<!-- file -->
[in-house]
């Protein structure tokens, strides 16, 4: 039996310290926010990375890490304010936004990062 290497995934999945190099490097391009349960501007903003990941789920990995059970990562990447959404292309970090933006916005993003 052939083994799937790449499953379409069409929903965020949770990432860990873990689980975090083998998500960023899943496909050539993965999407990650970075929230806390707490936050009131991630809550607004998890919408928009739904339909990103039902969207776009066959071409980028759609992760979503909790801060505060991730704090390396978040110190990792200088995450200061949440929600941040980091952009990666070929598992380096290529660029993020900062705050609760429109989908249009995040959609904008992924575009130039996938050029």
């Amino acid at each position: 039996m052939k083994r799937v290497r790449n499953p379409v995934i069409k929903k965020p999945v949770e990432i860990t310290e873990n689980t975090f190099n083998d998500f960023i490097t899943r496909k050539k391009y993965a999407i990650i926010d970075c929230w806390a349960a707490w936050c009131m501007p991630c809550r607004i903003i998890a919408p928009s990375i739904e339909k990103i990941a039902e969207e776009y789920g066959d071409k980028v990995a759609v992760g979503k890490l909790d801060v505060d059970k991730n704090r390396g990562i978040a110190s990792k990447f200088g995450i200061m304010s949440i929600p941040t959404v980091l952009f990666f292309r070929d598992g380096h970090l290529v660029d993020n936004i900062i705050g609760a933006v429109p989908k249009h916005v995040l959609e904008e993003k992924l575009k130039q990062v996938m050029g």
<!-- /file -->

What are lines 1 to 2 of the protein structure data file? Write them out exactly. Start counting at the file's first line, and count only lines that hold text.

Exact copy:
[in-house]
């Protein structure tokens, strides 16, 4: 039996310290926010990375890490304010936004990062 290497995934999945190099490097391009349960501007903003990941789920990995059970990562990447959404292309970090933006916005993003 052939083994799937790449499953379409069409929903965020949770990432860990873990689980975090083998998500960023899943496909050539993965999407990650970075929230806390707490936050009131991630809550607004998890919408928009739904339909990103039902969207776009066959071409980028759609992760979503909790801060505060991730704090390396978040110190990792200088995450200061949440929600941040980091952009990666070929598992380096290529660029993020900062705050609760429109989908249009995040959609904008992924575009130039996938050029």